The duo adds that the concept of energy efficiency extends to the inside too, in the court inside the living room.
“The perforations on the curved jaali (mesh) wall allow light to filter in, and this invites birds to nest, while the jaali aids in ventilation with micro chajjas (eaves) made with waste granite trims,” says Deepa.
She adds that “the inner courtyard enclosed on top by ferroconcrete fins brings in a dynamic shadow play through the day.” These fins, she says, are a slimmer version of concrete as they do not involve a lot of steel and cement being used.
“It is labour oriented and not material-intensive,” she adds.
Wandering through the halls, there is a unique get-up that the place has gratis the Athangudi tiles, handmade from the Chettinadu region. A gradient was created using these tiles, and the architects explain that the muted earth walls were contrasted by the vibrant palette of the tiles, creating a specific ambience to the house.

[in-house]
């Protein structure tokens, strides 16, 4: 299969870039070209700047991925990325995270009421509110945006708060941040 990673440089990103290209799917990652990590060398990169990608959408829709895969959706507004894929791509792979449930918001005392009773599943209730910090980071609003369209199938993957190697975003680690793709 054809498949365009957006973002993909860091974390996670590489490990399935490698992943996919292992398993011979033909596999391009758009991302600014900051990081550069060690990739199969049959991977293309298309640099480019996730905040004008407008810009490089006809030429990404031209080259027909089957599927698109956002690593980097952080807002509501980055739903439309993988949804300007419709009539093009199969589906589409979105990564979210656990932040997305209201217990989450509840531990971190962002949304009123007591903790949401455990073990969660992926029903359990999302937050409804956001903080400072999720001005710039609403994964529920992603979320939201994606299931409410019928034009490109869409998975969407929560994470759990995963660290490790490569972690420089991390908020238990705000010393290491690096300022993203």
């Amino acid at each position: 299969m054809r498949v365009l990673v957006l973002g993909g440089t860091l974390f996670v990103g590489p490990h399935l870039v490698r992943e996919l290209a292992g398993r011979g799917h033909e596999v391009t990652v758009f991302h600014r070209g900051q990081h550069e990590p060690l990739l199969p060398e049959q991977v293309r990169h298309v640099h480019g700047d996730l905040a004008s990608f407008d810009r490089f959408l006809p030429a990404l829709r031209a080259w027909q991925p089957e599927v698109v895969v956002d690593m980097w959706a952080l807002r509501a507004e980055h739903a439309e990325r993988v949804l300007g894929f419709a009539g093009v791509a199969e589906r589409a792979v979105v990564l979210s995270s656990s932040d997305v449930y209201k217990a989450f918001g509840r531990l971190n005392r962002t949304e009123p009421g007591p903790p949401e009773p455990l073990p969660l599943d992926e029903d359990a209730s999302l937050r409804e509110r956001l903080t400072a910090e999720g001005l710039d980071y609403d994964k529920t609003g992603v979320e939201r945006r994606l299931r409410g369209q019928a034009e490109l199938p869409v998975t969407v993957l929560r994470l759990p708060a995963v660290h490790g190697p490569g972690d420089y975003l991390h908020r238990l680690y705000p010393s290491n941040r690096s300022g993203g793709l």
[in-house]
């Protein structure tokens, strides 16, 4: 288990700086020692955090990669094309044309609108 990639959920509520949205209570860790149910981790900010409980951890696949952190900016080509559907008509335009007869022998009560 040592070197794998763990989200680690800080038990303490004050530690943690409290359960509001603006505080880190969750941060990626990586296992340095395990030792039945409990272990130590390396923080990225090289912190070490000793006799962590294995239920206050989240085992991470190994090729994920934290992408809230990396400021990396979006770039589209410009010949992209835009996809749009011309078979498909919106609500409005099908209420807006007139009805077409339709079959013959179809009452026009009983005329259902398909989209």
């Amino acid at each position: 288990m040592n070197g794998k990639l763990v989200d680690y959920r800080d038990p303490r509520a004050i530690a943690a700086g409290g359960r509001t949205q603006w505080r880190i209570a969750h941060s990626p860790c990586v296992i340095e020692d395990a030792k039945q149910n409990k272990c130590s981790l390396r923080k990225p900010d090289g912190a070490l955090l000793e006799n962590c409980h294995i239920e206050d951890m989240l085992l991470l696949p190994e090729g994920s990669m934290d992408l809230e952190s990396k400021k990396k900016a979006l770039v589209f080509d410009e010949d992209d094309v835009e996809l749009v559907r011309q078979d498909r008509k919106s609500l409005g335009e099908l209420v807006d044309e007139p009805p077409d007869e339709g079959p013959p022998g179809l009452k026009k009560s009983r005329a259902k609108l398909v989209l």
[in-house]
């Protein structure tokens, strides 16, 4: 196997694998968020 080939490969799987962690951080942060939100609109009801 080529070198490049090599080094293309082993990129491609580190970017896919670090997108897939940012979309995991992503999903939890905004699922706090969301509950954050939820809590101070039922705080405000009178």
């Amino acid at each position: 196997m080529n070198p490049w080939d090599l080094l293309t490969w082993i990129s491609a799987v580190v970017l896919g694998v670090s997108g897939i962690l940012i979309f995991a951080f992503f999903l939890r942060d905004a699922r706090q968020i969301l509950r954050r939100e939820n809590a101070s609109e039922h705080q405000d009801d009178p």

The furnishings and decor have been centred around the principle of upcycling.
“Upcycled wood from Khaggalipura market has been used in the staircase and window frames, while reused tiles have been installed in the bathroom and decorative imprints of local leaves on concrete surfaces,” says Guru, adding that the wood lends a beautiful effect to the nature quotient of the home.
Energy and water efficiency are the prime pillars of ‘Breathe’
While the home has been constructed with these practices, in time it has also become an ecosystem within itself with a host of birds and insects that flock to it. Another reason for this fauna is the swale and retention pond on site, which is also used to collect rainwater, as a recharge well would not be possible here.